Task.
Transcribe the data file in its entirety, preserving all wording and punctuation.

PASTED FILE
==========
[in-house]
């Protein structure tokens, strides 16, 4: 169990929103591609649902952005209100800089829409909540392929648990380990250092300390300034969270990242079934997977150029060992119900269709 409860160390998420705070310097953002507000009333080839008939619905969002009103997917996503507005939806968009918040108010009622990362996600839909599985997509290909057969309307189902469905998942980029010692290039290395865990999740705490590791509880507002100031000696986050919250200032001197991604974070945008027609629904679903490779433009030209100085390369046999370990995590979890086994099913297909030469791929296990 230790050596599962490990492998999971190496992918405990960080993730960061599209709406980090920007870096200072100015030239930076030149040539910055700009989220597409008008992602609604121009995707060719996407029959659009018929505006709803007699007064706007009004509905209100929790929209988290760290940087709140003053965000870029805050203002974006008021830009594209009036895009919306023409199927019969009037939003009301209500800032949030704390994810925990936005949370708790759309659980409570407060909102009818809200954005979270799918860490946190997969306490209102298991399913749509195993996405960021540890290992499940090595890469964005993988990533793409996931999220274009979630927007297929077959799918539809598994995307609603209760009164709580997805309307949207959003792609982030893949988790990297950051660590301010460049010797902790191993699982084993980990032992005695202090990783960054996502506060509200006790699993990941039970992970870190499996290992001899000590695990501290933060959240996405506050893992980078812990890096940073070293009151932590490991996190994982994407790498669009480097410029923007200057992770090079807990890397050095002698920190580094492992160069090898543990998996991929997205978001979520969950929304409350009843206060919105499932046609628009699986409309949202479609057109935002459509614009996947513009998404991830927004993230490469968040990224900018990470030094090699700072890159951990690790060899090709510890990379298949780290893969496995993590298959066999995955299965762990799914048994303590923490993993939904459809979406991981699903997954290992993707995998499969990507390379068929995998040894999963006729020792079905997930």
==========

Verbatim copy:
[in-house]
């Protein structure tokens, strides 16, 4: 169990929103591609649902952005209100800089829409909540392929648990380990250092300390300034969270990242079934997977150029060992119900269709 409860160390998420705070310097953002507000009333080839008939619905969002009103997917996503507005939806968009918040108010009622990362996600839909599985997509290909057969309307189902469905998942980029010692290039290395865990999740705490590791509880507002100031000696986050919250200032001197991604974070945008027609629904679903490779433009030209100085390369046999370990995590979890086994099913297909030469791929296990 230790050596599962490990492998999971190496992918405990960080993730960061599209709406980090920007870096200072100015030239930076030149040539910055700009989220597409008008992602609604121009995707060719996407029959659009018929505006709803007699007064706007009004509905209100929790929209988290760290940087709140003053965000870029805050203002974006008021830009594209009036895009919306023409199927019969009037939003009301209500800032949030704390994810925990936005949370708790759309659980409570407060909102009818809200954005979270799918860490946190997969306490209102298991399913749509195993996405960021540890290992499940090595890469964005993988990533793409996931999220274009979630927007297929077959799918539809598994995307609603209760009164709580997805309307949207959003792609982030893949988790990297950051660590301010460049010797902790191993699982084993980990032992005695202090990783960054996502506060509200006790699993990941039970992970870190499996290992001899000590695990501290933060959240996405506050893992980078812990890096940073070293009151932590490991996190994982994407790498669009480097410029923007200057992770090079807990890397050095002698920190580094492992160069090898543990998996991929997205978001979520969950929304409350009843206060919105499932046609628009699986409309949202479609057109935002459509614009996947513009998404991830927004993230490469968040990224900018990470030094090699700072890159951990690790060899090709510890990379298949780290893969496995993590298959066999995955299965762990799914048994303590923490993993939904459809979406991981699903997954290992993707995998499969990507390379068929995998040894999963006729020792079905997930």